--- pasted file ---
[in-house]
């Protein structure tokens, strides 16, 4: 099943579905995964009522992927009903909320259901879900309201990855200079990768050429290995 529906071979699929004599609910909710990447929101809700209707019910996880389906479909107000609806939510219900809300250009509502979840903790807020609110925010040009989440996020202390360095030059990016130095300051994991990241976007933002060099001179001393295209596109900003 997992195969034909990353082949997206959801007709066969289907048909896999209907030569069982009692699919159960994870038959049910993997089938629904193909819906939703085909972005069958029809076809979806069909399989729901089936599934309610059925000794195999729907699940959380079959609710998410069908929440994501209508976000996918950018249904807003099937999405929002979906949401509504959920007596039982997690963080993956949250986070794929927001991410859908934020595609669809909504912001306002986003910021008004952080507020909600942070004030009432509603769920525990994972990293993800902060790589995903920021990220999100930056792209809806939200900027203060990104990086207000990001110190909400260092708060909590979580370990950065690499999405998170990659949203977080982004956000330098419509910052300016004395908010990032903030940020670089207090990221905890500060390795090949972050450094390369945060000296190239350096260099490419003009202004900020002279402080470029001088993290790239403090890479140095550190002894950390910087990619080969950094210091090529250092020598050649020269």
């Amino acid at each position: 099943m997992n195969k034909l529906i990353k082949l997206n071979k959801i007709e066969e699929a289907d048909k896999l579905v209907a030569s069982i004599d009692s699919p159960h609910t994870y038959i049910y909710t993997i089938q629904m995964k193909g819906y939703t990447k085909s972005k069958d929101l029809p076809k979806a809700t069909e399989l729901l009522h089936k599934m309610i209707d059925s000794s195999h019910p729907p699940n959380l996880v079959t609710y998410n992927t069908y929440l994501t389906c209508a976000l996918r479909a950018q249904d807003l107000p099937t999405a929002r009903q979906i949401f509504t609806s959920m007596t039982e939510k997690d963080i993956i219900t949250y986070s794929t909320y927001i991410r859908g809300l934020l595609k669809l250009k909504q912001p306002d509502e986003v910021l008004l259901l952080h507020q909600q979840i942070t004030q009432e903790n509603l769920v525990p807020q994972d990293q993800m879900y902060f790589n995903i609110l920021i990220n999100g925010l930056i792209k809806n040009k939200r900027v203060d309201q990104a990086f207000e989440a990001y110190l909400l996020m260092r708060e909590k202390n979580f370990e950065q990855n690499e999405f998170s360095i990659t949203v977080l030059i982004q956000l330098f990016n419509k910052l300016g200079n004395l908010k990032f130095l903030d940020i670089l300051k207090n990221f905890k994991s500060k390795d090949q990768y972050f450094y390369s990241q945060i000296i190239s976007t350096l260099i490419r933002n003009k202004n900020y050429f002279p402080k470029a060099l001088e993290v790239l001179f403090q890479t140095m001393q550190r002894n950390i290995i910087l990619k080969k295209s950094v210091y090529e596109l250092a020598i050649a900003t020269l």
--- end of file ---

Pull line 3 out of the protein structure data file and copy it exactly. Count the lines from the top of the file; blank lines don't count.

């Amino acid at each position: 099943m997992n195969k034909l529906i990353k082949l997206n071979k959801i007709e066969e699929a289907d048909k896999l579905v209907a030569s069982i004599d009692s699919p159960h609910t994870y038959i049910y909710t993997i089938q629904m995964k193909g819906y939703t990447k085909s972005k069958d929101l029809p076809k979806a809700t069909e399989l729901l009522h089936k599934m309610i209707d059925s000794s195999h019910p729907p699940n959380l996880v079959t609710y998410n992927t069908y929440l994501t389906c209508a976000l996918r479909a950018q249904d807003l107000p099937t999405a929002r009903q979906i949401f509504t609806s959920m007596t039982e939510k997690d963080i993956i219900t949250y986070s794929t909320y927001i991410r859908g809300l934020l595609k669809l250009k909504q912001p306002d509502e986003v910021l008004l259901l952080h507020q909600q979840i942070t004030q009432e903790n509603l769920v525990p807020q994972d990293q993800m879900y902060f790589n995903i609110l920021i990220n999100g925010l930056i792209k809806n040009k939200r900027v203060d309201q990104a990086f207000e989440a990001y110190l909400l996020m260092r708060e909590k202390n979580f370990e950065q990855n690499e999405f998170s360095i990659t949203v977080l030059i982004q956000l330098f990016n419509k910052l300016g200079n004395l908010k990032f130095l903030d940020i670089l300051k207090n990221f905890k994991s500060k390795d090949q990768y972050f450094y390369s990241q945060i000296i190239s976007t350096l260099i490419r933002n003009k202004n900020y050429f002279p402080k470029a060099l001088e993290v790239l001179f403090q890479t140095m001393q550190r002894n950390i290995i910087l990619k080969k295209s950094v210091y090529e596109l250092a020598i050649a900003t020269l």